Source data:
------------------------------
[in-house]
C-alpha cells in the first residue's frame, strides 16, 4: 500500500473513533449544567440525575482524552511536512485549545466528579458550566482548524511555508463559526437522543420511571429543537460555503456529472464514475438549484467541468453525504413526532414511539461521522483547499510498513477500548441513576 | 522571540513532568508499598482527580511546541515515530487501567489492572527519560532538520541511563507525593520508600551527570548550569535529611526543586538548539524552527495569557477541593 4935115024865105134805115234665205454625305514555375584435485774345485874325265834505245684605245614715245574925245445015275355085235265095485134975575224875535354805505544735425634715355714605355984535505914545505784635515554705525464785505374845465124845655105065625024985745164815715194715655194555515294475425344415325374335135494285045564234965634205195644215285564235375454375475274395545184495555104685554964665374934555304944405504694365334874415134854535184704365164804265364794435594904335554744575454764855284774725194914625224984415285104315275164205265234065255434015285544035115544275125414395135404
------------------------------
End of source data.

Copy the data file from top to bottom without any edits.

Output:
[in-house]
C-alpha cells in the first residue's frame, strides 16, 4: 500500500473513533449544567440525575482524552511536512485549545466528579458550566482548524511555508463559526437522543420511571429543537460555503456529472464514475438549484467541468453525504413526532414511539461521522483547499510498513477500548441513576 | 522571540513532568508499598482527580511546541515515530487501567489492572527519560532538520541511563507525593520508600551527570548550569535529611526543586538548539524552527495569557477541593 4935115024865105134805115234665205454625305514555375584435485774345485874325265834505245684605245614715245574925245445015275355085235265095485134975575224875535354805505544735425634715355714605355984535505914545505784635515554705525464785505374845465124845655105065625024985745164815715194715655194555515294475425344415325374335135494285045564234965634205195644215285564235375454375475274395545184495555104685554964665374934555304944405504694365334874415134854535184704365164804265364794435594904335554744575454764855284774725194914625224984415285104315275164205265234065255434015285544035115544275125414395135404